2. I think people should mind their own business...I will say it however it comes out of my mouth...he's autistic ...he has autism.... he's on the spectrum....whatever!?!?! If one day "HE" decides to show a preference, and I hope he doesn't ...because we don't want to raise another politically correct person...we have way to many of those in the world already.....but if HE does, then like you we will honor HIS request. In the mean time ...It's not anyone elses business how I address my child.

  3. I feel like approaching it from an attitude of respect makes either decision correct.

  4. I tend to use first person in general, unless the person described says differently. Talking about my son, I use person with Aspergers, because that is how he chooses to be described. I have referred to myself as an long as we treat each other with respect-that is what matters.

  5. Interesting post. I do use both too. The beauty of autism/autistic is that both are grammatically correct and not awkward. Like, with other disabilities/conditions, one or the other would be awkward. For example, I oncce read a story in a magazine about a "vaginistic" woman rather than a woman "with vaginismus". That sounded really bad to me. On the other hand, I am blind, and you pretty much need to call me a blind person or you'd either say nonsense ("person with blindness") or get long-winded ("person who is blind").

  6. My daughter knows she is a person with autism. . Or who is autistic. .whatever...hey at the moment I am just trying to get her to understand she is someone with this... not "Mum...I am autism right?".... yeah 4 years of correction in this.... I'm still going.... it will happen. .............. maybe!

  7. Thank you for this. I use both. I think folks get to caught up in semantics. Whenever someone tries to correct me for saying autistic, I tell them I know adults on the spectrum who prefer to be called that way. BOOM!

  8. I wasn't aware this was a thing...really? We've got bigger fish to fry or in our case; potatoes to fry ;)

  9. If I should not refer to myself as autistic, then I should call myself a flute player rather than flutist, a person with femininity rather than female, someone of Asian heritage rather than Japanese-American, and be ashamed of all identifying and defining factors that make me who I am. This is just my POV.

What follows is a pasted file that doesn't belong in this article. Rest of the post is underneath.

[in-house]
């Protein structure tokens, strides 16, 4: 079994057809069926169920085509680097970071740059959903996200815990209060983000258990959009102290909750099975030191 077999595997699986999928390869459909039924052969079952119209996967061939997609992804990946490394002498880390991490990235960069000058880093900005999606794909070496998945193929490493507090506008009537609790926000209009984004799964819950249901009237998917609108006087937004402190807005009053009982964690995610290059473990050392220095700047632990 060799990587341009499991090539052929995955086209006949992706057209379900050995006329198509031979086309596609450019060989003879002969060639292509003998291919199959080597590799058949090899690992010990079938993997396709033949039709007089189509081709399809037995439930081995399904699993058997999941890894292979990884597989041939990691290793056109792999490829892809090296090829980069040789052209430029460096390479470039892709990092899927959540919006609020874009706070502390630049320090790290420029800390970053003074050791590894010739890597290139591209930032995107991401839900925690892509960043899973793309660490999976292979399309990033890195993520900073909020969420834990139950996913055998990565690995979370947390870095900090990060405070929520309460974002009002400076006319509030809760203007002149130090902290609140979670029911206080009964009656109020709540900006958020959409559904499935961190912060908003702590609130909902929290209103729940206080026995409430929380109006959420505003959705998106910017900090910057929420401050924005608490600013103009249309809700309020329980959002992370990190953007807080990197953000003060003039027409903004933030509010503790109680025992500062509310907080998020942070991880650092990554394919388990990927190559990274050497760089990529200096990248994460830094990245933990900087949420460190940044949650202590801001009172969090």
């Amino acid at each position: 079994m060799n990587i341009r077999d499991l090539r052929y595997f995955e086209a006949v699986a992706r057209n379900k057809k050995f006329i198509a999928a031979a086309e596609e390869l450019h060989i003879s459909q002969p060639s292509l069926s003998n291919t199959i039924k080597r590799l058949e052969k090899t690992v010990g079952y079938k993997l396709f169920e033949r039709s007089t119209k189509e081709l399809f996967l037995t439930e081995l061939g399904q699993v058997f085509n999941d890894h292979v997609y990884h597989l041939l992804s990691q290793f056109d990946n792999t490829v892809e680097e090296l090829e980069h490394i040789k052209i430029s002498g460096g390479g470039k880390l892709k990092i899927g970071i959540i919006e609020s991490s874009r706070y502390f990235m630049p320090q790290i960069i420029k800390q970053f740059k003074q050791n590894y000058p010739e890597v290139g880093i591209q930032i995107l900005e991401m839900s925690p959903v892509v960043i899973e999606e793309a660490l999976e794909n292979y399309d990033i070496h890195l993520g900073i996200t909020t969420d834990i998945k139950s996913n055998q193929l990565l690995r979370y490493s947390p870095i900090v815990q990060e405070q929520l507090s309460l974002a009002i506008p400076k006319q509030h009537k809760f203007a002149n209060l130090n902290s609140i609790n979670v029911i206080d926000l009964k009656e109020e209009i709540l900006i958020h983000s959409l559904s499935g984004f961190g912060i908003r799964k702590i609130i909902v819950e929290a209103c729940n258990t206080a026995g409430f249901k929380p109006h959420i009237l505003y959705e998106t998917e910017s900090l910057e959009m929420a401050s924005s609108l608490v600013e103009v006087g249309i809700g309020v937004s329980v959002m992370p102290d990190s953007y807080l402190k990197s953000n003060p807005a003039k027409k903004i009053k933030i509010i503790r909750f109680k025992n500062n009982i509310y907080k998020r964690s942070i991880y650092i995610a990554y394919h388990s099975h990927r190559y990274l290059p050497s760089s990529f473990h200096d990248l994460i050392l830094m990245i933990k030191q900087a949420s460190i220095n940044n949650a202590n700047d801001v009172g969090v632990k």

1. exactly! If you have autism you are autistic. I agree with you 100% I think people need to start worrying about real issues and stop making such a big deal of the small stuff.

  10. I use people first language most of the time and especially with formal writing. It really grates on me to read "the disabled," for example; it sounds so condescending and as though this were a homogeneous group with no individual differences. Why not say "disabled people?" Or "people with disabilities?"

    And here I am not talking about what people choose to use when speaking of themselves or their family members. None of us should be correcting others that way, as it is our right to decide who we are and what we want to be called. My son has autism and is unable to speak for himself on this issue, but his father, who is also on the spectrum, just calls himself an Aspie if the need arises to say something.

  11. I guess I always use the person first terminology because I want to emphasize my child's pricelessness as a human being with feelings over manifestations of his neurology. But that's just because we live in a world where people have a tendency to devalue life in general and see a condition instead of a person. But it doesn't offend me when someone just says autistic. It's so much less work! It's an interesting topic. I can't wait to find out what my sweet boy prefers, if he cares at all.